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A Small Room with Trouble on My Mind/Brown Bottle/ Drone String: Poems/Voices from the Appalachian Coalfields/ Abandoned Homeland/ Far Country/ Salvatore and Maria/ Wanted: Good Family/ Jack's Memoirs: Off the Road/ Daughters of the Grasslands/Gifted and Talented/ Lake Winds/ And Your Bird Can Sing/ Waiting at the Dead End Diner/ Story Hour/ Stolen Child: A Novel/ On the Flyleaf: Poems/ The Harmonist at Nightfall/ Sky Under the Roof: Poems/ Kenneth Patchen/ Green-Silver and Silent/ Smoke: Poems/ Maggot: A Novel/ American Poet: A Novel/ The Free Farm/ Sinners of Sanction County: Stories
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A Small Room with Trouble on My Mind
and Other Stories
by Michael Henson
"Michael Henson is the Philip Levine of the urban Appalachian working class. His writing is so immediate that you feel the vibrations of guitar strings and sirens, smell beer and sweat, and hear broken glass crunch under your feet. Nothing is pretty in this world, but much is beautiful, seen through Henson’s compassion for his characters and his clarity about generations wrecked by capitalism without conscience. It is our shame as a society that A Small Room with Trouble on My Mind speaks even louder in 2016 than it did when it was first published over thirty years ago. We need this book." ~George Ella Lyon, author of Many-Storied House,
"Mike Henson’s A Small Room With Trouble On My Mind, with its gritty realism and almost utopian faith in the transformative power of art, it provides a compelling voice for yet another disenfranchised, marginalized, and still misunderstood group in American society. Originally published in 1983, Henson’s book continues to resonate. It’s great to have it back in print." ~Norman Finkelstein, Xavier University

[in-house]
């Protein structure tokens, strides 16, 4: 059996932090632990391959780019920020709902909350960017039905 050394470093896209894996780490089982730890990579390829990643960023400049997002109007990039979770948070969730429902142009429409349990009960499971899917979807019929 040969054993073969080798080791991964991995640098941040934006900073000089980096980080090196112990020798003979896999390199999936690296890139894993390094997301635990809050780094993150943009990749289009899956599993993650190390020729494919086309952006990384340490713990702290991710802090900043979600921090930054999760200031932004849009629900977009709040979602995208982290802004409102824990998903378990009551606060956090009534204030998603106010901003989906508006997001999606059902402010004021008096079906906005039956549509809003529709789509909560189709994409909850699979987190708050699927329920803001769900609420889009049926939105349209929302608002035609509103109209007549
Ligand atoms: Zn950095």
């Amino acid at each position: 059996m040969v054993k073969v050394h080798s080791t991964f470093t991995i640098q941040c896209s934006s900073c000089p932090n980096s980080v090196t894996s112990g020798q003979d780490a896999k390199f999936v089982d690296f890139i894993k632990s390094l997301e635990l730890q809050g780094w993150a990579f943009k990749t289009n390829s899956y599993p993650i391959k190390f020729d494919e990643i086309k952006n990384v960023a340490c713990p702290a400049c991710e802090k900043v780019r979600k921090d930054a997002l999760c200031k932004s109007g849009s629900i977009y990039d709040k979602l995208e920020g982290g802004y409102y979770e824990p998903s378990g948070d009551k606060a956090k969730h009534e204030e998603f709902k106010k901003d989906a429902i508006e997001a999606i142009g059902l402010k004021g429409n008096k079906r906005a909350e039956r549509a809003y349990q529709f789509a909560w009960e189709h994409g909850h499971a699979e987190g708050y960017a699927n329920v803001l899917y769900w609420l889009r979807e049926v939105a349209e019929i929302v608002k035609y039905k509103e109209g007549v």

Author Michael Henson
by Sheldon Lee Compton
Wade “Brown Bottle” Taylor is an alcoholic uncle trying to protect his nephew Nick from the hardness of their region, Eastern Kentucky, and the world in general. To end Nick's involvement with drugs and drug dealers in the area, Brown must first save himself, overcoming a lifetime spent convinced he is unworthy. Brown Bottle's journey is one of selflessness and love, redemption and sacrifice, if only for a time.
~ Donald Ray Pollock, author of The Devil All the Time…..
"Sheldon Lee Compton is one of the new young breed of Kentucky writers--talented, fearless, and strong--bringing us word from the hills."
~ Chris Offutt, author of Kentucky Straight
Author Sheldon Lee Compton
Voices from the
Mike and Ruth Yarrow
Photographs by Douglas Yarrow
As I write this, the death knell of Appalachian coal is being sounded. Not today, not tomorrow, but soon, coal mining will only support a few people in the region. Mike and Ruth Yarrow have performed a great service. In Voices From the Appalachian Coalfields they have preserved the voices of the men and women who performed the dangerous work of mining in order to power the nation through the 20th century. Coal miners have received little thanks for their sacrifice. Perhaps these voices will remind us that the remaining miners deserve support as they face an uncertain future. ~Denise Giardina, author of Storming Heaven and The Unquiet Earth
This is an important contribution to Appalachian and Working Class studies. Grounded in the lives of Appalachian coal miners and their wives facing harsh economic times, these poems offer a vivid picture of their thoughts, emotions, fears, anger, struggles and courage. Hear their voices. Learn from them. Be inspired by them. ~Steve Fisher, co-editor of Transforming Places: Lessons from Appalachia
Sherry Cook Stanforth
“In this fully mature first book, Sherry Cook Stanforth braids together place, family, and music in imagery that ranges from homey as “hominy and banjos” to taut as a dulcimer’s string. Drone String re-members the familial past, and imagines how, through the integrative